A few weeks ago, I was talking to a friend from work about Ukraine. Hearing the word “Ukraine” always induced a sense of anxiety that made me hesitant to reference the country at all.
I vividly remember a “worldly” professor at Penn, who referred to the country as “the Ukraine.” I also heard this on major news networks and from numerous politicians. I assumed that this was a stylistic or grammatical issue and deferred to the people I deemed experts.
That’s why I was shocked when this friend — who studies Ukraine among other things — noted that I was actually correct.
“Ukraine is a country,” says William Taylor, who served as the U.S. ambassador to Ukraine from 2006 to 2009. “The Ukraine is the way the Russians referred to that part of the country during Soviet times … Now that it is a country, a nation, and a recognized state, it is just Ukraine. And it is incorrect to refer to the Ukraine, even though a lot of people do it.”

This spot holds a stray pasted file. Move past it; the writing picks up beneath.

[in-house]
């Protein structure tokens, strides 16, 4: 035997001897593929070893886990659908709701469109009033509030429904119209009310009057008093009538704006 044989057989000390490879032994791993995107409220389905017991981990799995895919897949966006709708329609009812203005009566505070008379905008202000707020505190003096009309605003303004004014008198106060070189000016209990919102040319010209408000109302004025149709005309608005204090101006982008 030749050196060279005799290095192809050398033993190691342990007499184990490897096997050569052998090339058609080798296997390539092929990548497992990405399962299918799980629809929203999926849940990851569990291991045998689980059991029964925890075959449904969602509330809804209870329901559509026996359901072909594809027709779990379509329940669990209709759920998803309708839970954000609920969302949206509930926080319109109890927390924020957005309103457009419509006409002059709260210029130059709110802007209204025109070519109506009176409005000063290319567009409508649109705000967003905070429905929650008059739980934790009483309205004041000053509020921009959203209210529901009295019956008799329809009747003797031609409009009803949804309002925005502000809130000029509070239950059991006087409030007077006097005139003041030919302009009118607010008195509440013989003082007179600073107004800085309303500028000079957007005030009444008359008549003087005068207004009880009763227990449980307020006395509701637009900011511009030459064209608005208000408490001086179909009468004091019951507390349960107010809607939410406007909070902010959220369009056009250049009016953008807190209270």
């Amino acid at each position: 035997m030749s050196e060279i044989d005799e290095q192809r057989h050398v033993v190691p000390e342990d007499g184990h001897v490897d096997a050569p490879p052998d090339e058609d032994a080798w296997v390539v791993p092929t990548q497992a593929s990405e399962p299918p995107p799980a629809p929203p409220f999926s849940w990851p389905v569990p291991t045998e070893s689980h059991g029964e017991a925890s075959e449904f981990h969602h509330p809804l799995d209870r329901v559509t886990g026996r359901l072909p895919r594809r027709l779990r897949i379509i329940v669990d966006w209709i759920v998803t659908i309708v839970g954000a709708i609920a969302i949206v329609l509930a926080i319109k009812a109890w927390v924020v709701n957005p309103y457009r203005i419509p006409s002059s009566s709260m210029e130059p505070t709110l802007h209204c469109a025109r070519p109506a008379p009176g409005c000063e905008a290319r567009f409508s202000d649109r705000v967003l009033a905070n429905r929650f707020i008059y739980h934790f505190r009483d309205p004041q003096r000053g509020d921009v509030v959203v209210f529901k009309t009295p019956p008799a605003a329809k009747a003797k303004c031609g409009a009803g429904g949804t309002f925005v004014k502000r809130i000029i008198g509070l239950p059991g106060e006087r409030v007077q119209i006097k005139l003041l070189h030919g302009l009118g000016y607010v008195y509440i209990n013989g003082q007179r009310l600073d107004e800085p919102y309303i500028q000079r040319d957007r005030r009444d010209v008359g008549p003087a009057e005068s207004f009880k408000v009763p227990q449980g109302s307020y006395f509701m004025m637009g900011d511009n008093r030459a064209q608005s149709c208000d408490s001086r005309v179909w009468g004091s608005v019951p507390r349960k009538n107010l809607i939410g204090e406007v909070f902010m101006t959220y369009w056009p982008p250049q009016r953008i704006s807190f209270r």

In recent years, as the upheaval in Ukraine has escalated, many journalists and U.S. Administration officials and pundits have been guilty of making this mistake. Though such slips are not meant to be slights, they can still rankle people from a nation that became independent in 1991 and is now fighting to maintain stable autonomy as Russian boots step onto their soil. Taylor says that the diaspora, those Ukrainians now abroad and hearing reports about their homeland in English, are particularly sensitive to this definite article. “Whenever they hear the Ukraine, they fume,” Taylor says. “It kind of denies their independence, denies their sovereignty.”
This might seem like the musings of a “politically correct” professor. But Taylor says that the term sends an important message, especially among world leaders, because “the Russians don’t really, in their gut, accept that there’s an independent Ukraine.” He cites Putin sending troops to Crimea as evidence that the Russian leader views the country as a “province” of his own.
For Ukrainians, as speakers of a language that lacks the indefinite article (“a/an” in English) and definite article (“the” in English), it can be tough to know when to use articles — or when not to use one at all.
But there’s one case of article use that Ukrainians never get wrong, while native speakers of English often do: it’s “Ukraine” and not “the Ukraine.”